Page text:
Willett Street is yet another one of those streets on the Lower Easy Side that has been truncated to a version much shorter than it once was. These days it runs for a scant block from Grand Street north to Delancey, but before the Samuel Gompers Houses were built in 1964 it ran all the way north to Stanton, which itself was eliminated here decades ago in favor of public housing. Older Hagstroms had just one “t” in Willett, but that’s been corrected in later editions, as the honoree, Marinus Willett, had two “t”s. Willett was a pre-Revolutionary cabinetmaker and sheriff, who later became NYC mayor in 1807 and was, in the post-Revolutionary era, a prominent landowner. A now-vanished adjoining street (Sheriff Street) was also named for him. Since 1987, Willett has had to share street sign space with Bialystoker Place, named for the major edifice on the remaining piece of the street…
Like many churches and synagogues in the Lower East Side this is a very old building that has been repurposed over time. It was built in 1826 as the Willett Street Methodist Episcopal Church in Manhattan schist, also a favorite material for church buildings in the neighborhood.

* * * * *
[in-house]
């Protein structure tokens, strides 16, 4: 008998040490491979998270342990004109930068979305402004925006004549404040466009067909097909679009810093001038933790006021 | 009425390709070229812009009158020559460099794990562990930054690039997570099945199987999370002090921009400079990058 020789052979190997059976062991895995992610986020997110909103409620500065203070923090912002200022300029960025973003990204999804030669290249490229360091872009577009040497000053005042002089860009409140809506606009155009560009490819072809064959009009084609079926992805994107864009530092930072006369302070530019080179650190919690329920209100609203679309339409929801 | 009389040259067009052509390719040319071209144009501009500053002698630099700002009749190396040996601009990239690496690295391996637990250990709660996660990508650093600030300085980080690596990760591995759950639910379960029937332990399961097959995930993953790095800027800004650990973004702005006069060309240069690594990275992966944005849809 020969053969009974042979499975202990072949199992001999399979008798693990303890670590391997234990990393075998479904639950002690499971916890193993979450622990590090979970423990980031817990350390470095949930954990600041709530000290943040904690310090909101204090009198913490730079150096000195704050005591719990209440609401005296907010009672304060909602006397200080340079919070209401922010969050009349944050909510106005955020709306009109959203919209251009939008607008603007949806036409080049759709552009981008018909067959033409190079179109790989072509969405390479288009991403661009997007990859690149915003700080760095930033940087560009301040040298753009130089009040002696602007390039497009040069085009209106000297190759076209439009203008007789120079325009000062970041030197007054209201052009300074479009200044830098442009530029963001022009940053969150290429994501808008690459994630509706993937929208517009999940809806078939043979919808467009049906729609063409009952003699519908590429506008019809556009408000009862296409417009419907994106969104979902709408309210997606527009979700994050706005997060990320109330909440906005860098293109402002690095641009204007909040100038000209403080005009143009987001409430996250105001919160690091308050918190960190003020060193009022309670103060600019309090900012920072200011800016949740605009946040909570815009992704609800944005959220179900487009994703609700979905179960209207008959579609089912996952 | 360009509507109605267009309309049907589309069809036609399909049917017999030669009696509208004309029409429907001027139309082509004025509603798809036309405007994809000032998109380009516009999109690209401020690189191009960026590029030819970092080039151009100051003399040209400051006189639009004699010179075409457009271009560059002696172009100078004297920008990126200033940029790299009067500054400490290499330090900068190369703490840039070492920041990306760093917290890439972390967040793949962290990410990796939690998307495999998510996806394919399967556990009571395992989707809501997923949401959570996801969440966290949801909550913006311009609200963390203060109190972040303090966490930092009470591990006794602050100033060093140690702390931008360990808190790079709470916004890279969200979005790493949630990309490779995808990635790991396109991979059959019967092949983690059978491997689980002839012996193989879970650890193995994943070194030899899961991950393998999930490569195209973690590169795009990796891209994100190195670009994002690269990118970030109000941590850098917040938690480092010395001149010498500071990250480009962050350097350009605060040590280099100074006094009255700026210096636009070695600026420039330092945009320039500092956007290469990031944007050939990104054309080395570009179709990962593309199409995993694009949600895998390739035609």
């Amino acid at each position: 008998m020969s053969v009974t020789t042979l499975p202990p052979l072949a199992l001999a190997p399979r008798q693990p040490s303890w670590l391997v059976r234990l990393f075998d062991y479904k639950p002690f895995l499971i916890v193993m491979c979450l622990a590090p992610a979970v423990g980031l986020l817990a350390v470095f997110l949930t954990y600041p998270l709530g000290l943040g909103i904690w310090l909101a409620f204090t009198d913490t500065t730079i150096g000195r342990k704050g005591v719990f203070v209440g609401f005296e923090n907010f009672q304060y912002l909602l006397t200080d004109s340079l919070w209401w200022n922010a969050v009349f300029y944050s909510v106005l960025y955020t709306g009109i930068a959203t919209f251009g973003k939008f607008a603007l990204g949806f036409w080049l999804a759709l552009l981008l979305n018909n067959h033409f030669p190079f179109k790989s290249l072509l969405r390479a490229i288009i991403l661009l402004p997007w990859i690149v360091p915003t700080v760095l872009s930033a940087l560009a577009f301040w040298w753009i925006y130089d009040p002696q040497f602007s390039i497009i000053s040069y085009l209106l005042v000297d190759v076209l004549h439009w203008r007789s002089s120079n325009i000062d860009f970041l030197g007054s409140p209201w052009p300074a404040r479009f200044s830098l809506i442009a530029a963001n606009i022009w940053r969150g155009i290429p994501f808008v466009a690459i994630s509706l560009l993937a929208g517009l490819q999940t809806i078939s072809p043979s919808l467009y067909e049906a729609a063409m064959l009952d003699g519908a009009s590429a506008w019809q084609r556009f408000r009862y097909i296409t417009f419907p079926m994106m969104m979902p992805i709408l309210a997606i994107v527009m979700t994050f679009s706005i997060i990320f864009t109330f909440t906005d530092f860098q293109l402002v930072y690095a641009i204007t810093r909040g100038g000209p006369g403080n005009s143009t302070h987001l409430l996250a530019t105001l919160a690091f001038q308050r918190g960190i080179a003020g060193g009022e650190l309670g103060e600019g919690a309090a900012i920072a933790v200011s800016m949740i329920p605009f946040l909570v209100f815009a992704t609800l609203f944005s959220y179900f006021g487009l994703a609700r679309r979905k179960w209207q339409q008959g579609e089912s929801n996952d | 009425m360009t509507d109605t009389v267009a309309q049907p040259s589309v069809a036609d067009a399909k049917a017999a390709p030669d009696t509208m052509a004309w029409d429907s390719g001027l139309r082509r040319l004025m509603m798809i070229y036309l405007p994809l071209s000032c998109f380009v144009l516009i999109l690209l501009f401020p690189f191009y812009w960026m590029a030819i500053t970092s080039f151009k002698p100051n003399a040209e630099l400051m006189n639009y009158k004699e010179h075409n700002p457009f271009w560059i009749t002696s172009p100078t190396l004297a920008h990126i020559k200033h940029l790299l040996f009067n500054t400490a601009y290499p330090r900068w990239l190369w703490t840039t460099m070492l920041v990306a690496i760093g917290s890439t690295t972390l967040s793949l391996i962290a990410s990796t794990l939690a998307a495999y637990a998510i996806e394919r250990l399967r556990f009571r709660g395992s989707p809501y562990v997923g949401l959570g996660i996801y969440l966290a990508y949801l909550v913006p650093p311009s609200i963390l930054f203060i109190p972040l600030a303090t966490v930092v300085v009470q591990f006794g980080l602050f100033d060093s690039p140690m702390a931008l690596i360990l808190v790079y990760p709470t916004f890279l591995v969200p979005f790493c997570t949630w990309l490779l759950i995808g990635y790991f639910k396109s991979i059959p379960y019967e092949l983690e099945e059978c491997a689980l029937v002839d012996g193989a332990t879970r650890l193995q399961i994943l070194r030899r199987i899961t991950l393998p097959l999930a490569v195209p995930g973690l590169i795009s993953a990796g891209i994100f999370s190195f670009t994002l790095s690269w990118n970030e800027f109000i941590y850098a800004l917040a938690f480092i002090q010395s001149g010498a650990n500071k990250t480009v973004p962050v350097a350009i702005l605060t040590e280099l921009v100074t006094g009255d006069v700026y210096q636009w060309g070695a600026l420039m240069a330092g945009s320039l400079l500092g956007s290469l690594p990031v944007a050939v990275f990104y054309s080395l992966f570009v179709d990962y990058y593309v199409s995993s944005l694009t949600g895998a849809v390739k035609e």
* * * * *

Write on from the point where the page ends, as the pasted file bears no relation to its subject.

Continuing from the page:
In 1905, our congregation, at that time composed chiefly of Polish immigrants from the province of Bialystok, purchased the building to serve as our synagogue. During the Great Depression, a decision was made to beautify the main sanctuary, to provide a sense of hope and inspiration to the community. The synagogue was listed as a New York City landmark on April 19, 1966. It is one of only four early-19th century fieldstone religious buildings surviving from the late Federal period inLower Manhattan. Richard McBee and Dodi-Lee Hecht have both written in-depth articles about the building. [many interior photos of the building can be seen at the link]
In 1988 the Synagogue restored the interior to its original facade, and the former Hebrew school building was renovated and reopened as The Daniel Potkorony Building. It is currently used for many educational activities. Our most recent project was the refurbishing of our windows. The Bialystoker Synagogue